The OpenBSD project has long been associated with security. Indeed, thanks to proactively and regularly auditing its code, the project's web site is able to boast "only one remote hole in the default install, in more than 8 years," and another page states "our aspiration is to be NUMBER ONE in the industry for security (if we are not already there)." However, security is not the only focus of OpenBSD, as reflected in the project's slogan which reads, "Free, Functional and Secure." All three of these words are strongly backed by OpenBSD developers.
If you speak with OpenBSD creator Theo de Raadt for any length of time, you will quickly realize just how important freedom is to the project. For example, freedom was the driving force behind the now ubiquitous OpenSSH, developed within the OpenBSD project. It has also lead to the development of OpenNTPD, OpenCVS, and the widely used pf Packet filter [story]. In recognition of these many contributions, Theo recently received the 2004 Free Software Award from the Free Software Foundation. The freedom that the OpenBSD team works so hard for comes without any strings, patents, or conditions, distributed under the BSD license.
Currently, the OpenBSD project is focusing on wireless networking technology, working to convince hardware manufacturers to make the firmware for their wireless cards freely distributable. It sounds simple enough, but the effort has taken much persistence and perseverance. Many of today's corporations require the signing of non-disclosure agreements and other legal red tape prior to making firmware or documentation available, requirements that don't measure up to OpenBSD's standards for freedom.
Wireless Support In OpenBSD 3.7:
OpenBSD 3.7 will be available on May 19'th, 2005. In it, users will find a dozen drivers for a range of wireless networking cards and chipsets (See Table 1). All but two of these work straight out of the box. For example, new in 3.7 and still under active development is the ral driver for Ralink Technology's RT2500 chipset, developed by Damien Bergamini. Damien notes that "the RT2500 chipset does not require a firmware. It relies on the host CPU for everything related to 802.11." 802.11 is the family of specifications around which wireless LAN technologies are designed.
|an||Aironet Communications 4500/4800 IEEE 802.11B wireless network adapter|
|ath||Atheros IEEE 802.11A/B/G wireless network adapter|
|atu||Atmel at76c50x 802.11B wireless network interfaces|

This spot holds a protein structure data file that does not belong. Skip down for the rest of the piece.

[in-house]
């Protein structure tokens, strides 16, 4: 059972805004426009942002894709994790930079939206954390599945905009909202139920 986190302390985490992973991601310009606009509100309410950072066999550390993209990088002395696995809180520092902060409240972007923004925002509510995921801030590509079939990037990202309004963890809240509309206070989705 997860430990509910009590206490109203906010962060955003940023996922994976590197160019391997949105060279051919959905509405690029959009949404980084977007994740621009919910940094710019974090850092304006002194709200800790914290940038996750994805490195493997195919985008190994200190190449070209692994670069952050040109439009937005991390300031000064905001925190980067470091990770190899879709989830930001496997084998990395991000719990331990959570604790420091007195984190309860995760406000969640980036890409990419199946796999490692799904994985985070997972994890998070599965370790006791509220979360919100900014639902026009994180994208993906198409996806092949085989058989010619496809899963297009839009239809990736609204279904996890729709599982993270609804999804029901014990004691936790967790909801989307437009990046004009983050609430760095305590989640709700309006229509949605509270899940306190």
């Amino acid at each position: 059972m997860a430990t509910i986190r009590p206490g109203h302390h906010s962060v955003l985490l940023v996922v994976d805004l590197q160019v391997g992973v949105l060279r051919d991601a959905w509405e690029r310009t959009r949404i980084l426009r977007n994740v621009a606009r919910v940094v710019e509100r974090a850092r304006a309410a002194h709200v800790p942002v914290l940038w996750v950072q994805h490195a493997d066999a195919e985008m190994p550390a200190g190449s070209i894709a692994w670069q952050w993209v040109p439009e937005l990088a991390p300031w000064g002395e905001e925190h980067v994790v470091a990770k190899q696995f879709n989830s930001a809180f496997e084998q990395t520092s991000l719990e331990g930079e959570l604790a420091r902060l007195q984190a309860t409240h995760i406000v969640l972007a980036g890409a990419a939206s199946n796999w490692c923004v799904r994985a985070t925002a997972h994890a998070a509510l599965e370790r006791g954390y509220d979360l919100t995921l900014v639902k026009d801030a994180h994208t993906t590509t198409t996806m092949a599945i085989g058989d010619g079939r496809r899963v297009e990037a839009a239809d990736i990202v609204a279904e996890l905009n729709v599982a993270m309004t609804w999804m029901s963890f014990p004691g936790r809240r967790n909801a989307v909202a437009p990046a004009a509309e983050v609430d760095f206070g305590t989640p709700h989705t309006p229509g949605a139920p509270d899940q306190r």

|atw||ADMtek ADM8211 802.11B wireless network interface|
|awi||BayStack 650 IEEE 802.11FH PCMCIA wireless network driver|
|ipw||Intel PRO/Wireless 2100 IEEE 802.11B wireless network adapter|
|iwi||Intel PRO/Wireless 2200BG/2225BG/2915ABG IEEE 802.11A/B/G wireless network adapters|
|ral||Ralink Technology RT2500 IEEE 802.11A/B/G wireless network adapter|
|ray||Raytheon Raylink/WebGear Aviator IEEE 802.11FH 2Mbps wireless network adapter|
|rln||device driver for RangeLAN2-based wireless network cards|
|rtw||Realtek 8180 802.11 wireless network driver|
|wi||WaveLAN/IEEE, PRISM 2-3 and Spectrum24 802.11B wireless network interfaces|
OpenBSD's new ral driver was reverse engineered from the now GPL'd Linux driver developed by Ralink Technology. Damien described the Linux rt2500 driver as basically being "a quick and dirty port" of their MS Windows NDIS driver. He noted that it contained its own 802.11 layer making the effort quite difficult. "I had to distinguish clearly what was device dependant and what belonged to the 802.11 layer, because both are clearly separated in OpenBSD. As a result of this work, the OpenBSD driver is only ~3,500 lines long compared to the ~30,500 lines of the Linux driver for roughly the same functionalities." Damien went on to point at that this is important because "less code makes review and bug fixing much easier."
Also new in OpenBSD 3.7 is the ath driver for the Atheros chipsets, an effort led by Reyk Floeter. Reyk originally began working on an Atheros driver for Linux, an effort that earned him threats by Atheros Communications. He notes, "I discontinued working on any WLAN drivers for Linux for several reasons. It's mostly because I got excited about OpenBSD ;-)." Later, Sam Leffler, an Atheros Communications employee at the time, developed a FreeBSD ath driver that links to a binary-only HAL object. Atheros refused to open the binary file, so through much dedicated effort Reyk reversed engineered it. The new ath driver in OpenBSD began with merging Sam's original efforts with Reyk's reverse engineered binary object, although work is currently being done to simplify the whole thing, possible now that the binary object has been reverse engineered.